By Ron Muhlenkamp, Portfolio Manager and Jeff Muhlenkamp, Investment Analyst and Co-Manager
Economic news and domestic equity markets have been pretty quiet since we last wrote to you in April. On the domestic economic front the revised numbers for 1st Quarter Gross Domestic Product (GDP) came in at -0.7%, significantly worse than most expected. A number of other economic indicators in April and May also came in somewhat lower than expected. Collectively, these weak economic figures are likely the reason the Federal Reserve did not raise short-term interest rates in June, contrary to what it was indicating in March.
While short-term interest rates in the U.S. have remained low, long-term interest rates have begun to move higher with the yield on U.S. 10-year treasuries moving from roughly 2% at the beginning of the year to 2.4% in early June. Bond prices move opposite the direction of yields, so higher yields mean the price of those bonds has come down. The dollar, which had been very strong relative to most all other currencies, weakened as it became clear the Fed was not raising short-term rates in June. The price of crude oil, which had dropped precipitously from $110 per barrel to a low of $44 per barrel in March, strengthened and is now at about $60 per barrel. Margin debt in stocks, which had plateaued for most of 2015, is once again rising.
Outside the U.S., things have gotten interesting. Greece is on the edge of bankruptcy and its banking system is shut down, yet European and U.S. equity markets haven’t reacted much, at least not as of this writing. In late May and early June, long-duration European government bond yields rose violently while short-duration bonds remained at negative nominal yields in many countries, an aberration we highlighted at our May 5 seminar. It is not clear what this rapid steepening of the yield curve means; so far, even European equity markets have mostly ignored it. It does have our attention and we continue to work to better understand what is happening and the implications for our investments, if any. In the Far East, the Shanghai stock market, which had been on a tear, rising 150% since January 2014, has dramatically reversed and lost almost 30% in three weeks. In early June, the Chinese government took a number of measures to try to stop the decline in their stock markets. Time will tell.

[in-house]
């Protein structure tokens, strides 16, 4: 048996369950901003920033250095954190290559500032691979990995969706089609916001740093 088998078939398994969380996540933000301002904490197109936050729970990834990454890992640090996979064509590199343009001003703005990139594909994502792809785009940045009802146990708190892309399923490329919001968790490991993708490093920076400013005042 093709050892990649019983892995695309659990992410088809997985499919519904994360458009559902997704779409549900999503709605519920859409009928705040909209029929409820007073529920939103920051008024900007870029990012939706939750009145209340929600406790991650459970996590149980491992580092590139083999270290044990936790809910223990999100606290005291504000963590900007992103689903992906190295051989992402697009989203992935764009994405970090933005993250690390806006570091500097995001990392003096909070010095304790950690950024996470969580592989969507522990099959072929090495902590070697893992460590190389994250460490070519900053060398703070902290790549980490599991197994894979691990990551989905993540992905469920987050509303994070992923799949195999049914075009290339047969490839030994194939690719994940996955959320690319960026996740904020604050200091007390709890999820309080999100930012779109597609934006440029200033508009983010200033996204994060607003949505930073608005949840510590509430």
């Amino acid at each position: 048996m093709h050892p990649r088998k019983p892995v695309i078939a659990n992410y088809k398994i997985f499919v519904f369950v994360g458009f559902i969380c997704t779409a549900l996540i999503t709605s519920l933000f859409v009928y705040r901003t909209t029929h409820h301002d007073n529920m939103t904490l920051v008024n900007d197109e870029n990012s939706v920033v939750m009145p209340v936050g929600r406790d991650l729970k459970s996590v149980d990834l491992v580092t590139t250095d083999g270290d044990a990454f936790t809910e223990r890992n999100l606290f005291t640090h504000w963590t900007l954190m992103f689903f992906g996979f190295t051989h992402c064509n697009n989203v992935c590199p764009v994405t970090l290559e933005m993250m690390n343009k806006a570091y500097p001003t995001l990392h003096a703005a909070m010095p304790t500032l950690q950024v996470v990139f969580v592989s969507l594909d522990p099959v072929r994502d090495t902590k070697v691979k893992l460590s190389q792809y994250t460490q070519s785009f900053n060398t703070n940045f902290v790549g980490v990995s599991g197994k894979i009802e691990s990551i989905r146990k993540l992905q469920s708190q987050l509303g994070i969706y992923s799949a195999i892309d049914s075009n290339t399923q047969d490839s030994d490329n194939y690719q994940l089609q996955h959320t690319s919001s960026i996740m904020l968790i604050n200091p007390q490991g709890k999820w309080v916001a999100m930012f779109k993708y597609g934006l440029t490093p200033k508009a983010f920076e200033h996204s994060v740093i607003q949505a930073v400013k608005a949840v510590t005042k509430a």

In general, our performance year to date has been slightly better than the broader U.S. markets.* Airlines, which did very well for us as the price of crude oil declined, have given back some of their gains as crude oil prices have risen and doubts have been raised about pricing discipline in the airline industry. Otherwise, our performance has been driven by individual company performance, not sector trends. We’ve invested a little bit in the broader European markets on a currency hedged basis** as we believe bond buying by the European Central Bank will drive up European equity markets even though it won’t do much for European economies.
Looking forward, we expect the U.S. economy to grow at approximately 2% as it has for the past several years. We do not see signs that a recession is imminent. We remain of the opinion that higher interest rates would be beneficial for the economy, though we have no opinion regarding when the Federal Reserve might start raising short-term rates. We have harvested a number of the investments we made in years past, and have put a little new money to work in the few companies we think it is profitable to do so.
The comments made by Muhlenkamp & Company in this commentary are opinions and are not intended to be investment advice or a forecast of future events.
Refer to the SMA All-Cap Value Fact Sheet for the Top 20 Holdings and performance data as of the most recent quarter-end.
*The S&P 500 Index is a widely recognized index of common stock prices. The S&P 500 Index is weighted by market value and its performance is thought to be representative of the stock market as a whole. One cannot invest directly in an index.
**Currency hedging is the act of entering into a financial contract in order to protect against changes in currency exchange rates.